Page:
Josh Marshall wonders why the science around climate change, which is not based to any greater extent on “theories” than any other branch of science, seems to so many people to be uniquely assailable.
“[V]ery few people doubt physicists or oncologists when it comes to their areas of specialty even though theories come and go in those fields as well. There’s little doubt, for instance, that physicists at the end of this century will know a lot of things today’s scientists got wrong or don’t know. And they’ll know how many things today’s physicists believe that are just wrong. Still, I’m pretty confident nuclear warheads will go off, even if, as far as I know, one’s never been tested on the tip of an ICBM. Perhaps more to the point, medical science today clearly has only a very limited understanding of cancer. But how many oncology skeptics do you know who choose to take a pass on chemo or radiation if they get sick?”
Seems to me that we could ask the same questions of the anti-vaccinationists, as well (although, to be fair, I seem to recall some overlap between some of them and the shark-cartilage-for-cancer-cure crowd.)
Speaking of Asian carp (and I believe we were), my source in the Ninth Coast Guard District (which includes the Great Lakes) tells me that beating back the monstrous fish “has been our number-one priority since approximately September.”
The Coast Guard Commandant has not yet authorized his forces to employ this method of responding to the threat:
I wonder how often one of those lines ends up getting dragged into the prop?
Today’s column at Went West considers individual scientists’ experience of the Great Anthropogenic Global Warming Conspiracy.
“[T]o accept that AGW is fake, you also have to believe that thousands of scientists around the world are playing along, juking their data and faking their experiments just to further the conspiracy.
There are several reasons why I have trouble believing this. Here’s the biggest one: the blood lust of scientists. If you’ve ever sat in on a lab meeting, you’ve seen the vigor and even glee with which scientists attack the slightest weakness in each others’ data and experimental designs. There is a lot of science-career hay to be made from finding problems in other peoples’ work, so an AGW conspiracy would require the willing collusion of whole departments, not just individuals working in isolation.”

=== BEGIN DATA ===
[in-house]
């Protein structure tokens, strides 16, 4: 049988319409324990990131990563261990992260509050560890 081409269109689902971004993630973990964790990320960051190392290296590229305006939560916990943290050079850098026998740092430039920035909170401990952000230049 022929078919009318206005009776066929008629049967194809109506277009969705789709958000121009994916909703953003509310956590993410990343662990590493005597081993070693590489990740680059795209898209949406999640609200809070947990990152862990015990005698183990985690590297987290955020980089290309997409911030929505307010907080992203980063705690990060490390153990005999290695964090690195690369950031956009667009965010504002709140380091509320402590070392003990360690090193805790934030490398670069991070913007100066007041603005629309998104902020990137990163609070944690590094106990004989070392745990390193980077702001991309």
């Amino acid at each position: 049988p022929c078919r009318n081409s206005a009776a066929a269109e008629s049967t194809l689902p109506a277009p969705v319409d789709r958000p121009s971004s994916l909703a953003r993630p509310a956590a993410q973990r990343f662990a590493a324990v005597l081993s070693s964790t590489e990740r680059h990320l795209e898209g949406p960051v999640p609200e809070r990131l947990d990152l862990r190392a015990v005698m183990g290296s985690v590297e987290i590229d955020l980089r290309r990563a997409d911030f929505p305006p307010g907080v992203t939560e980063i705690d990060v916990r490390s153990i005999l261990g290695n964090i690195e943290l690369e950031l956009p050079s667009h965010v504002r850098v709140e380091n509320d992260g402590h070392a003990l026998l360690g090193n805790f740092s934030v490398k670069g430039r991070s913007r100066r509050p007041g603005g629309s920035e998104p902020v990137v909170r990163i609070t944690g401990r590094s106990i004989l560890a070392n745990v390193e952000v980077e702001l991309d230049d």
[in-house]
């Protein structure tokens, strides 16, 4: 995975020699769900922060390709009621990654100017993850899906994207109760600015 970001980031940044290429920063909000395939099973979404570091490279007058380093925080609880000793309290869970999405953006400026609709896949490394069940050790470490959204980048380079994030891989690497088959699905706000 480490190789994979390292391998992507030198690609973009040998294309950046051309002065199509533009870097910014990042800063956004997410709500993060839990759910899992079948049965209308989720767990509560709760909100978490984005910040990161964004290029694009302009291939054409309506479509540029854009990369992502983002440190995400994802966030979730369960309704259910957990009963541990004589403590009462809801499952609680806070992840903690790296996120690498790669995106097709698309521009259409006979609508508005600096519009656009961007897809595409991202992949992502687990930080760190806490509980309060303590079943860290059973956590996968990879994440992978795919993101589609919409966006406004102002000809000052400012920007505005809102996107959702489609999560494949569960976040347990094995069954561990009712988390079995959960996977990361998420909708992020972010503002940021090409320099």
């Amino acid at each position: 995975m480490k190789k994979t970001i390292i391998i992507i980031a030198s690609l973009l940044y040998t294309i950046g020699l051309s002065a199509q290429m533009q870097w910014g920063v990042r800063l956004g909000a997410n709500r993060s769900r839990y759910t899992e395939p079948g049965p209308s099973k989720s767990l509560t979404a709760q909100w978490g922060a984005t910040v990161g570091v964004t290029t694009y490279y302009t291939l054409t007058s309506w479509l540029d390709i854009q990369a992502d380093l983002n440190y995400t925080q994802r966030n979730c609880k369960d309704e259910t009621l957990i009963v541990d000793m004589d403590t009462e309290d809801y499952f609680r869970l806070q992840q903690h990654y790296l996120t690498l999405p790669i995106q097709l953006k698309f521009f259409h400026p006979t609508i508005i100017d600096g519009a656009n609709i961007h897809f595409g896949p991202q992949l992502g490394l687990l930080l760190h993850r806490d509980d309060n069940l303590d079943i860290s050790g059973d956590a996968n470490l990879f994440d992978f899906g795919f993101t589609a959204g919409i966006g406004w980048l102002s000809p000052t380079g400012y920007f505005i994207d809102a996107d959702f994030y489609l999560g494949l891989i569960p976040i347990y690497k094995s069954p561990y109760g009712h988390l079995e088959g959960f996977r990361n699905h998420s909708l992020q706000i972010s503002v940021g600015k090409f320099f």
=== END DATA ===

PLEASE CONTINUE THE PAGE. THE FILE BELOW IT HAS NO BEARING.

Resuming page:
“[The prosecution’s] conclusions simply seem a stretch, based on the facts presented at trial. Knox’s DNA was found on the handle of a knife she admitted using-to make dinner. A dab of genetic material on the tip was supposed to have been Kercher’s, but the Italian investigators’ handling of DNA evidence seems shockingly careless. Scan through this video for footage of them passing evidence from hand to hand; this certainly doesn’t seem like the best way to avoid contamination.”
A couple of nights ago, I was listening to NPR’s coverage of the latest road-rage incident to grab national attention. In July, while driving on a narrow, curvy stretch of Mandeville Canyon Road in Los Angeles’s Brentwood neighborhood, Dr. Christopher Thomas Thompson exchanged angry words with two cyclists, then swerved in front of them and slammed on his brakes, grievously injuring both of them. …
As various commentators piled on to Thompson, however, I was surprised to find myself identifying with him.
I was startled to hear on the radio just now that American inland waters are under attack from Asian carp, which can grow to four feet, weigh as much as 100 pounds, and consume nearly half their body weight each day. They’ve already invaded the Illinois, Mississippi, Missouri, and Ohio rivers, and they’re closing in on Lake Michigan.
“The most drastic action to date to try to stop Asian carp from getting into Lake Michigan was taken Wednesday, when authorities dumped 2,300 gallons of the fish-killing toxin Rotenone into a 6-mile stretch of the Chicago Sanitary and Ship canal. Authorities conducted the massive fish kill to ensure that no Asian carp were in the waterway and could sneak through while the U.S. Army Corps of Engineers shut down for maintenance an underwater electric barrier designed to turn back the fish.”
What’s at stake here, anyway?
“When startled by boat motors, Silver Asian carp can jump 10 feet into the air. With so many of them in the Illinois River, several boaters and Jet Skiers have been injured by the flying fish.”